Talk to hubby at noon. Daughter went to preschool SO EXCITED. Left daddy's side no problem, was ready to go. Then daddy returned to a crying baby girl. No one's happy. Had to get hold of my father to have him help hubby move in our new furniture! (Ok, it's a year old, but it was my aunt's and it's like a 4500 dollar set that I paid 500 bucks for--ya can't beat that). And boy did we need it. We didn't even have a couch, we had two beat up recliners for a living room.
Sent email to preschool wondering why daughter went in excited and left in tears. No reply yet. Called friend whose boyfriend is terminally ill--checked up on the two of them. Called mom to see how terminally ill grandmother was today.
This is all before 1 pm, mind you.
Taught the rest of my classes. I totally deserve an academy award for my performance with my afternoon classes. I was so NOT IN THE MOOD--but I sure acted as if I was! Had a meeting after school. Ten minutes to cry to friend Kirstin about life before the meeting. Did so. Moved on.
Got home, picked up cookies for aunt's going away party--she's moving to Colorado tomorrow. Went to help decorate. Attended party. Ordered a pizza. Came home and fed family.
Took daughter to my grandma's. We try to visit briefly each day. And Lord help ya if you don't take the child with ya! :)
Now I'm home, hubby has daughter in the tub getting ready for night time rituals. It's OVER!
School is beginning all over the United States. So many kids do not have adequate supplies. Get a couple of bucks and head to the Dollar General or some such place. Buy a couple of packs of pens, pencils, highlighters, or paper. Take them to a school near your home. Either give them to a teacher directly or take them to the front office. I guarantee no matter who you find, they will know students who never seem to have what they need for school. This could make a huge difference in someone's first days of a new school year.
The book I'd like you to read this week is The Bluest Eye by Toni Morrison. I first read it in college for Dr. Calvin Thomas's class (one of the best teachers I've ever had). I've read it a couple of time since and it's just such an amazing story. It really makes you look at how society looks at beauty.
Today was our first day back. No kids yet. Just teacher in-service. A few days ago, I found out that a colleague and myself were leading one of the meetings. So we got together, got ready, and had everything ready to go.
We got sort of interrupted a couple of times and it made me forget one of the things I had to tell the senior advisors. So I asked our principal to ask the group (about 9 teachers) to stay for 30 seconds after our large group meeting so I could tell them something. It wasn't a big deal, but something they needed to know so they'd be in the loop for later. Two of the teachers got up and left when we were dismissed. Myself and one of the teachers who DID stay kinda yelled, "Hey guys..." They turned around, looked at us, and the teacher said, "We gotta stay for just a second." And the two men walked away!
Are ya kiddin' me? These are professionals? And they teach our children? And we expect teenagers to act a certain way, yet we won't act that way ourselves? I was L I V I D.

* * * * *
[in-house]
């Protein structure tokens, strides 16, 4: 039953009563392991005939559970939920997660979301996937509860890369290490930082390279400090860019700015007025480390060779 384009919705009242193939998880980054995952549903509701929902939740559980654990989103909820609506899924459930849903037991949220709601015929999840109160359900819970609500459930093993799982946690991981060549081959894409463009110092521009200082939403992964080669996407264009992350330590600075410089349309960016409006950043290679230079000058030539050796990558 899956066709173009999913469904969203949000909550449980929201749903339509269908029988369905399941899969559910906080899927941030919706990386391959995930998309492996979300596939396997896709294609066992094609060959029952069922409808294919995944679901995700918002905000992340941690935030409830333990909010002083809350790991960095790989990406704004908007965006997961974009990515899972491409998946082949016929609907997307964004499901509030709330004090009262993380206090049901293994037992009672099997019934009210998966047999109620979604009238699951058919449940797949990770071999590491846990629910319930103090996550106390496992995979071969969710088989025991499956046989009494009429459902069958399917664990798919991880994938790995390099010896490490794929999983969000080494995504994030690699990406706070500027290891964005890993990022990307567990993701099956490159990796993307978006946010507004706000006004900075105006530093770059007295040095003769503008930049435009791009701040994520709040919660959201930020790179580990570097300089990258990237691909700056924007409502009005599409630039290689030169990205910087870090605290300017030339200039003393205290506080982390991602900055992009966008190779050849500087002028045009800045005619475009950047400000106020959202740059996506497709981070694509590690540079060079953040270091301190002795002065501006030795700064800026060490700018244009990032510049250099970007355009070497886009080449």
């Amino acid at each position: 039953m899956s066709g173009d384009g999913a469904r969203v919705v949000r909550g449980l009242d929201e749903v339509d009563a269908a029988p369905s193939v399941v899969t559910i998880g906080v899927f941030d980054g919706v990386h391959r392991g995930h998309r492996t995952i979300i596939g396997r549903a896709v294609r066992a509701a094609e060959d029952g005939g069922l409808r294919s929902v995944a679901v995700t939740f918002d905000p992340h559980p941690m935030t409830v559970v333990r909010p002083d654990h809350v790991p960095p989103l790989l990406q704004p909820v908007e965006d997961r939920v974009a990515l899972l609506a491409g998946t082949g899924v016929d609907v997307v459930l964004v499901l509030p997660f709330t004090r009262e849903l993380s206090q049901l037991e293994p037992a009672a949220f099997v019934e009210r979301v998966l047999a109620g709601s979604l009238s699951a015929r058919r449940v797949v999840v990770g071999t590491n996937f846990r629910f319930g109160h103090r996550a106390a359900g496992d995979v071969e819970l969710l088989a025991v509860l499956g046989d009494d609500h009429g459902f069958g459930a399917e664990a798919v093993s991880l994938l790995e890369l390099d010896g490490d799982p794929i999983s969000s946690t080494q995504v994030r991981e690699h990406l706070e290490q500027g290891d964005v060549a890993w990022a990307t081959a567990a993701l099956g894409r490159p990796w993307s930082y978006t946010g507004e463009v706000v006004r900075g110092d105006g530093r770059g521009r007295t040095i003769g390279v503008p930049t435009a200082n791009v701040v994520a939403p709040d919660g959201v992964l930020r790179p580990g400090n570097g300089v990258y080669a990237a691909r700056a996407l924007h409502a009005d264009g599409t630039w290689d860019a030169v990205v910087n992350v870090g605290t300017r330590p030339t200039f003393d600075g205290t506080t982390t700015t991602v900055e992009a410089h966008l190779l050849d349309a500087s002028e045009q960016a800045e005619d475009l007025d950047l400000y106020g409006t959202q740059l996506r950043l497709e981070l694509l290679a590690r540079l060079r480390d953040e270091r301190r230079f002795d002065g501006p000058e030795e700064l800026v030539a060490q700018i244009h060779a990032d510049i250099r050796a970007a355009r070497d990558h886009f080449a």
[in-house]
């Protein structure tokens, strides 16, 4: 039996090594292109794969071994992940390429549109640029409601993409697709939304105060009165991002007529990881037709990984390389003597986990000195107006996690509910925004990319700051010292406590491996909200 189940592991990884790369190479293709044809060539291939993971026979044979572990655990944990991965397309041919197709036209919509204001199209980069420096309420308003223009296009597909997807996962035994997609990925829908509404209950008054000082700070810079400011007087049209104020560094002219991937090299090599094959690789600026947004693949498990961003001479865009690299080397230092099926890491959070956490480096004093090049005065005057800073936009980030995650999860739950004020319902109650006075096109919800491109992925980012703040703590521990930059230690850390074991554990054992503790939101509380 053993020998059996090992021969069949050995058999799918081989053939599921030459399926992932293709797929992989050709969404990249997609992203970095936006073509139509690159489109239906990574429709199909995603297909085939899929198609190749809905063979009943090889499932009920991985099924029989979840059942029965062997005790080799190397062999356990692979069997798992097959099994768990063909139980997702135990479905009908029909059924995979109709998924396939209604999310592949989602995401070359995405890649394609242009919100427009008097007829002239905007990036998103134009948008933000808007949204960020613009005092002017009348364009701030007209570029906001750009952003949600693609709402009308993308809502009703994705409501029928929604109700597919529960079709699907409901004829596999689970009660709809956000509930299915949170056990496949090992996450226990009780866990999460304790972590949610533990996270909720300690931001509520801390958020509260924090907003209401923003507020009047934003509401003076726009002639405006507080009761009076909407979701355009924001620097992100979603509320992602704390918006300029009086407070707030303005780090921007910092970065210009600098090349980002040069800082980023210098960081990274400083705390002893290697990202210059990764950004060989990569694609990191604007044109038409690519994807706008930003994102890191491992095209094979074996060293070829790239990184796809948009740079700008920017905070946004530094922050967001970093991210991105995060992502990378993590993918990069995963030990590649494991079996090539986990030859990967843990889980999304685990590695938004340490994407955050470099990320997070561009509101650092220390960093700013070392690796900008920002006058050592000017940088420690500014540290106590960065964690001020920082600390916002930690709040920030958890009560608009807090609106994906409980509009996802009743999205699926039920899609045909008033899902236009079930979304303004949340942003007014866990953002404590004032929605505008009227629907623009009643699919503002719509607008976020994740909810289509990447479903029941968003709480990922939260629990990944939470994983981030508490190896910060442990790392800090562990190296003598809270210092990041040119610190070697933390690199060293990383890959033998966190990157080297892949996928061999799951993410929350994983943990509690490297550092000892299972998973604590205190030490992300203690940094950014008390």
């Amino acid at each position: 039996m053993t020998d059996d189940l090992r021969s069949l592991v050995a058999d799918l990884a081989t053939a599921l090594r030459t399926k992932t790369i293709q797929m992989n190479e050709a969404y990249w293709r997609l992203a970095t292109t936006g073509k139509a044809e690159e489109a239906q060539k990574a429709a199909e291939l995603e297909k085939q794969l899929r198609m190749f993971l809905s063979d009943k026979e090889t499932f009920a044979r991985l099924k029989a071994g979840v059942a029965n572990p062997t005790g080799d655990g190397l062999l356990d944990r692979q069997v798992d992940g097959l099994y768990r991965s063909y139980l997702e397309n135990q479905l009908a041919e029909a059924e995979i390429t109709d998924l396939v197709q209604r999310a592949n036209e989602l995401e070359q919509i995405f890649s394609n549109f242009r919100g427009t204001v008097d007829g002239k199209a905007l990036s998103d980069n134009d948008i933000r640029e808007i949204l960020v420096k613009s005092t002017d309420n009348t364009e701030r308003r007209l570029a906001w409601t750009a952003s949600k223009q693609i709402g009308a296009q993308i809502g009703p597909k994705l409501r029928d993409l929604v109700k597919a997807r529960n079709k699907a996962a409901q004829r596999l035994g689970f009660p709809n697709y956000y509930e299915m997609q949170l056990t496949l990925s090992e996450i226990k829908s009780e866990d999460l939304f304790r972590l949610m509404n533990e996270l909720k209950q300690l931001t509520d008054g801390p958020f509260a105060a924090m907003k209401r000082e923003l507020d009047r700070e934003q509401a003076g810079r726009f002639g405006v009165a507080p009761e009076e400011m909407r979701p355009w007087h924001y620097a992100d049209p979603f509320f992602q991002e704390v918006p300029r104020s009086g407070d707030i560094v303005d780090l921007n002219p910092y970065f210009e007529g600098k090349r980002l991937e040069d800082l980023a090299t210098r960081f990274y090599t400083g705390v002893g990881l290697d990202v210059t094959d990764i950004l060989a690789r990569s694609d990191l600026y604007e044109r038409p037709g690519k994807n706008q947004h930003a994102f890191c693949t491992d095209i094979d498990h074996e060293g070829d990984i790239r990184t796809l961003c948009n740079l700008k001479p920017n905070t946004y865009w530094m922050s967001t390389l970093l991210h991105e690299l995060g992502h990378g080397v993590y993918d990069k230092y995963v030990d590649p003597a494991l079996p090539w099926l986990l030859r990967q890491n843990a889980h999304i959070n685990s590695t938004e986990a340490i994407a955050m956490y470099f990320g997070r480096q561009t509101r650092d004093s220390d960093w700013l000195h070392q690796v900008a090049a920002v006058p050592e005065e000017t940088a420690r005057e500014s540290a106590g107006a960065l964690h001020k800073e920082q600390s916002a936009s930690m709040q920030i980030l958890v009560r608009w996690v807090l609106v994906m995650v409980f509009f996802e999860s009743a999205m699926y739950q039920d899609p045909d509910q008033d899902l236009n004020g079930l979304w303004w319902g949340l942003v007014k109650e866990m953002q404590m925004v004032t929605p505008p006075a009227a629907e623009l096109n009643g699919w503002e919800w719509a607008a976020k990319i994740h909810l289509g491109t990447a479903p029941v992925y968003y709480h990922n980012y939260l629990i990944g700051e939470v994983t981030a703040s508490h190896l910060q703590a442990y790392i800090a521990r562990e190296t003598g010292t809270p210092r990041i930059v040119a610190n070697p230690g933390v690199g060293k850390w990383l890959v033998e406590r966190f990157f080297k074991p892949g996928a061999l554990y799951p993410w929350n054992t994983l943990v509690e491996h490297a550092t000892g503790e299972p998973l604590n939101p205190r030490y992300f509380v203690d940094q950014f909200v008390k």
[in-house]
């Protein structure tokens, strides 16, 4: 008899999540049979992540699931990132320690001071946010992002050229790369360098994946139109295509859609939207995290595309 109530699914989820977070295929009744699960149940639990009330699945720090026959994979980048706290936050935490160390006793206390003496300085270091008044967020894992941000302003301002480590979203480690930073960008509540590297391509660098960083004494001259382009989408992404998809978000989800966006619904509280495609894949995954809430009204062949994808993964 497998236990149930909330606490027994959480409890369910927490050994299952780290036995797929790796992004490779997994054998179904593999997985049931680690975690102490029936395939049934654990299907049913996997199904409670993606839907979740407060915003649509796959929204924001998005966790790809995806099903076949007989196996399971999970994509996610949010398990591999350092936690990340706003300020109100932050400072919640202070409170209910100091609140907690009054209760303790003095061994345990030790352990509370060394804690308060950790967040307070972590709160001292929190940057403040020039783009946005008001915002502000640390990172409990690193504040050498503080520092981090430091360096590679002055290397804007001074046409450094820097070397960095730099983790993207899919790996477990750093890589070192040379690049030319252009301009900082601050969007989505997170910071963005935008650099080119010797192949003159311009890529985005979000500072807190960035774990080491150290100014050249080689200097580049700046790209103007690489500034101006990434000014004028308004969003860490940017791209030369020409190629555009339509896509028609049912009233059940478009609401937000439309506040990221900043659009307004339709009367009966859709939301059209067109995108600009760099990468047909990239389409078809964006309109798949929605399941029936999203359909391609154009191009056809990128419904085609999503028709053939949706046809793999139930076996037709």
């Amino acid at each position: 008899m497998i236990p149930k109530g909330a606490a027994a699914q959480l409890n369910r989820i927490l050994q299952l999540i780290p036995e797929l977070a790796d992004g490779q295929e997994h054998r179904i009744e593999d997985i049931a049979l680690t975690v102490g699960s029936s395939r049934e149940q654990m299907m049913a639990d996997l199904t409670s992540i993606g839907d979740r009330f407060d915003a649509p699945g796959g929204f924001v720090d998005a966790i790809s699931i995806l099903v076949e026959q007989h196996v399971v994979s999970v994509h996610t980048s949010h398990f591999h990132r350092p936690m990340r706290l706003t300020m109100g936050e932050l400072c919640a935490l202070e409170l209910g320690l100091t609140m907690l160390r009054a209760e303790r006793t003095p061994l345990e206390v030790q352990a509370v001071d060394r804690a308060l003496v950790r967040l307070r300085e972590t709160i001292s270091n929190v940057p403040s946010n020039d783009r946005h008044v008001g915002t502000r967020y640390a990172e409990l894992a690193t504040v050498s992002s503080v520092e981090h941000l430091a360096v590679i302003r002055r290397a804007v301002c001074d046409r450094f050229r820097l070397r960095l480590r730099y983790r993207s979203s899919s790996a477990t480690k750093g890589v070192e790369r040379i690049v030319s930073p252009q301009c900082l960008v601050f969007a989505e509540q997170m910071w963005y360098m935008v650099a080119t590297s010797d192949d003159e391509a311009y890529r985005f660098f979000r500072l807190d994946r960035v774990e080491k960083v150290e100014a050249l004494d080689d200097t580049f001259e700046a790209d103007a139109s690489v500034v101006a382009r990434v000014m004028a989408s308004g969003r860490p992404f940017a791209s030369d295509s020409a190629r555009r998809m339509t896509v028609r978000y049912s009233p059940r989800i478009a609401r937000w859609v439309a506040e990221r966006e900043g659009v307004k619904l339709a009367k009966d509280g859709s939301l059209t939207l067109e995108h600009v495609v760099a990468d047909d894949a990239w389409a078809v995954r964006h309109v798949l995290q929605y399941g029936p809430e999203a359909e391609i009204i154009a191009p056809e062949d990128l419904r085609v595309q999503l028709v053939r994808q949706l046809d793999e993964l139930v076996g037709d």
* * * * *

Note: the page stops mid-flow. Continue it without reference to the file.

Other than my daughter and my husband, teaching is my heart. I love what I do. I love young adults and the way their minds work. I even love how they think they know everything (I chuckle quite often in my job). So when I see that we have teachers in our schools who refuse to act with just plain decency, I get very angry.
It may have been different if I had done something in the past to offend these two men. But I have not. Or maybe it would be different if I was asking something above and beyond. I was not. All I asked for was 30 seconds. And the teenager with a small town Iowa attitude beats inside me when this happens. I wanna erupt. I don't. But boy do I want to.
I know professionalism is dying. I've seen it a lot of places. But we cannot allow it or accept it in our schools. It's the one place that professionalism should be at its best.
It's back to school time. Need new bras. Lost a little weight this summer (not as much as I'd hoped, but it's a small start). Had to get a few things. I'm cheap. I don't like to spend a lot of money on clothes because I'm hard on them. Work: markers, high lighters, coffee. Home: milk, toddler crumbs, coffee. You know how it is. But I will spend the money on good bras. There's a problem, though. We've established I'm overweight. HOWEVER. Being overweight does not mean I'm a size DD. HELLOOOOOO out there. Make decent bras that are comfortable and big enough around with a damn C cup already!!!
This week, I'm doing something that I LOVE to do. Every year, I help out at our high school's nighttime marching band rehearsals. The kids rehearse for about three hours a few nights before school starts. I go and help kids with marching styles, being on count, etc. It's sooooo fun and lets me enjoy something I used to enjoy doing so much as a kid.
Find out what you can do to help out at the high school in your area. I know time is precious, but teens today need A LOT MORE positive adults in their life. I bet a reading teacher would love to have you work one-on-one with a student or a math teacher would help setting up interactive bulletin boards, etc. You will probably have to pass a background check, but it is no big deal and think of how much fun you could have!